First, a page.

5. The despic­able act of blog-stalk­ing is obvi­ously a Bad Thing. There shall be no gra­tu­it­ous issu­ing of death threats or indul­ging in oth­er acts of hor­rendous unpleas­ant­ness here. How­ever, stalk­ing of a mild vari­ety — involving activ­it­ies such as vis­it­ing my site at least two hun­dred times a day, telling me I’m won­der­ful in every single com­ment you leave, read­ing every single archived entry (twice), wear­ing a t-shirt dis­play­ing the URL, quot­ing pas­sages of my elo­quent prose at social engage­ments, or spray-paint­ing the name of An Unre­li­able Wit­ness on vari­ous prom­in­ent build­ings and land­marks — is wel­comed. Des­per­ately wel­comed. Please. Please, please, please. There is even the remotest chance that I’ll be so grate­ful to you for vastly increas­ing my tra­gic­ally low self-esteem that you’ll receive a Christ­mas card from me each year. Then again, I hate Christ­mas, so you may not. Deal with it.

6. Er, that’s it. There is no sixth rule. I have come to the moment­ous con­clu­sion that there are no more than five things that can be said about blog­ging. And even that’s push­ing it. Deal with it.

Comments: 12

    I haven’t actu­ally read all of this yet because I acci­dent­ally sprayed my com­puter with ginger short­bread crumbs and had to wipe it down. But I pause mid­way through this post to say that I am rather dis­ap­poin­ted that Mr Wit­ness has not provided the html code which will enable me to dis­play Her Majesty’s Civil­ity Enforced badge on my blog, which is indeed a place where there is no unpleas­ant­ness, except when I am post­ing about large spiders, in which case I would need the html code for the badge with a big red line through it.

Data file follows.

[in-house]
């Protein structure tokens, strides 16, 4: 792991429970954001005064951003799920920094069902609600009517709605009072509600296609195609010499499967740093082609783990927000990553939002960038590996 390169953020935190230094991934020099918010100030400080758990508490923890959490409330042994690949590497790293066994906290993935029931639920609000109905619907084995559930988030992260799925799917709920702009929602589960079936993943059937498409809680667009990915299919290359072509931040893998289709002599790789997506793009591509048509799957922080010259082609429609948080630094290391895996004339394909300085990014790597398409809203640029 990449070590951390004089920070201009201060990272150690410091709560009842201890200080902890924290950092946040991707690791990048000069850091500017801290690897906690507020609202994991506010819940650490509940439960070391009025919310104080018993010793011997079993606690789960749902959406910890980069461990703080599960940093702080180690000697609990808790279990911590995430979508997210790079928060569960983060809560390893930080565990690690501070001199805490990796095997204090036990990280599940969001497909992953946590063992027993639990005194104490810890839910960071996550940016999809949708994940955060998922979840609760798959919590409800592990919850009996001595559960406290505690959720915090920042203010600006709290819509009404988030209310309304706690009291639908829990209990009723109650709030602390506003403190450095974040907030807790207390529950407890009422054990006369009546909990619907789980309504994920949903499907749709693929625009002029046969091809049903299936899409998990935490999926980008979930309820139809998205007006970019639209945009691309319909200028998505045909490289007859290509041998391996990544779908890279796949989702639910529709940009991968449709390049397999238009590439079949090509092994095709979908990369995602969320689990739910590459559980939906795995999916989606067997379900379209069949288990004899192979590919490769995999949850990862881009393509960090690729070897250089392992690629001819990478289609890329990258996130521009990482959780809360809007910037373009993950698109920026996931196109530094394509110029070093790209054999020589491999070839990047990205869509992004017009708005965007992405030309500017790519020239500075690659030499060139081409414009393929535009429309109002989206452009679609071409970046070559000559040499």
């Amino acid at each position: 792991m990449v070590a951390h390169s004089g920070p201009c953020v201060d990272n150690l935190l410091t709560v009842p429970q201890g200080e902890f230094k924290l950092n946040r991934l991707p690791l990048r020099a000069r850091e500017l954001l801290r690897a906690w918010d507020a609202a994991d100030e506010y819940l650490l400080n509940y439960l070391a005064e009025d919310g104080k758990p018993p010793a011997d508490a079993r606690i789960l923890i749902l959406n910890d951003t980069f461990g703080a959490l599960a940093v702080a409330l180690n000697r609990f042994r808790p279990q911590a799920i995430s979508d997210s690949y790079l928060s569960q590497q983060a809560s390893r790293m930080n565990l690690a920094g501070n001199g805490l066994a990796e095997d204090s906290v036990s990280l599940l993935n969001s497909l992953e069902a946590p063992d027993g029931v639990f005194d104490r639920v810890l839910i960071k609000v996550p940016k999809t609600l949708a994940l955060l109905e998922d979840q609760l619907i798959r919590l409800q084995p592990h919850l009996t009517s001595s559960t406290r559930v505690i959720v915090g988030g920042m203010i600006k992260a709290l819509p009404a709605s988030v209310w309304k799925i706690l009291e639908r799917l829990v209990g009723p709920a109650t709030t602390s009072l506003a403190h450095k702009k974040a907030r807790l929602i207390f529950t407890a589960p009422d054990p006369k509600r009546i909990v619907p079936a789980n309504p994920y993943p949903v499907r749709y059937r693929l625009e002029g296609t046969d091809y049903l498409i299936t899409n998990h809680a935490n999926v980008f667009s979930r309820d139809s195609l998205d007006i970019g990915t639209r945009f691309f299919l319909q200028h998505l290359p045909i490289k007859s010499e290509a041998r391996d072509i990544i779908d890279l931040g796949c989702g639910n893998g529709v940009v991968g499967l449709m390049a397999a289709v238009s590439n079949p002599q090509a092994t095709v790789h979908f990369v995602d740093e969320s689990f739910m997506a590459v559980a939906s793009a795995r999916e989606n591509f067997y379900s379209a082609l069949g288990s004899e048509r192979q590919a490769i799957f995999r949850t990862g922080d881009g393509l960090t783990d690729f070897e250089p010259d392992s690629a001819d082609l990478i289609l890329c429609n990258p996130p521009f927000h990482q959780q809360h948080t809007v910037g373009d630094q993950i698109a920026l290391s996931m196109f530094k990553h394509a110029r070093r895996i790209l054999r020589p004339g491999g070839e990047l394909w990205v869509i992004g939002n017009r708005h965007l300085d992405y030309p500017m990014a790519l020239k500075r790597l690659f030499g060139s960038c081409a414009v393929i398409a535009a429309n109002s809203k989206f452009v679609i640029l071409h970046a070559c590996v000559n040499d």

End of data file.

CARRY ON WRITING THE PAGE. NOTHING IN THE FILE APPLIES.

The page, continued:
Katy Newton | 04.13.07, 19:54

    Not mean­ing to be picky but… um… the pho­to… um… isn’t that a gonk?

    Alan | 04.13.07, 23:31

    I think this is the best thing you have ever writ­ten [and to be quite frank — the first post I’ve under­stood]

    andre | 04.14.07, 13:35

    Dearest Andre — I was moment­ar­ily temp­ted to be obtuse in respon­se to your kind com­ment and say some­thing like:

    My eye­lids are shal­low bays of light in a cinema show­ing silent movies on the flick­er­ing walls of the inside of my mind. 

    But I decided that would be too much even for me. So I shall merely say thank you, and that you are too kind.

    An Unreliable Witness | 04.14.07, 17:49

    I liked your post. I liked it a lot bet­ter than Tim O’Reilly’s post, because that page crashed my Inter­net Explorer. Four times. And I even restar­ted the com­puter.

    So I guess some deli­cious under­belly troll has attached some nas­ties to the nice man’s page. Poet­ic, if you think about it. Karma is what you sow, but Dharma is the Law.

    Peter | 04.18.07, 18:17

    I admit it, I cry under pres­sure. I don’t like trolls — they give me night­mares. I am enfor­cing civil­ity on my blog because it is my inter­net home. And because it made me really depressed when someone sent me a com­ment telling me I was a liar and a whore. Why? What did I do?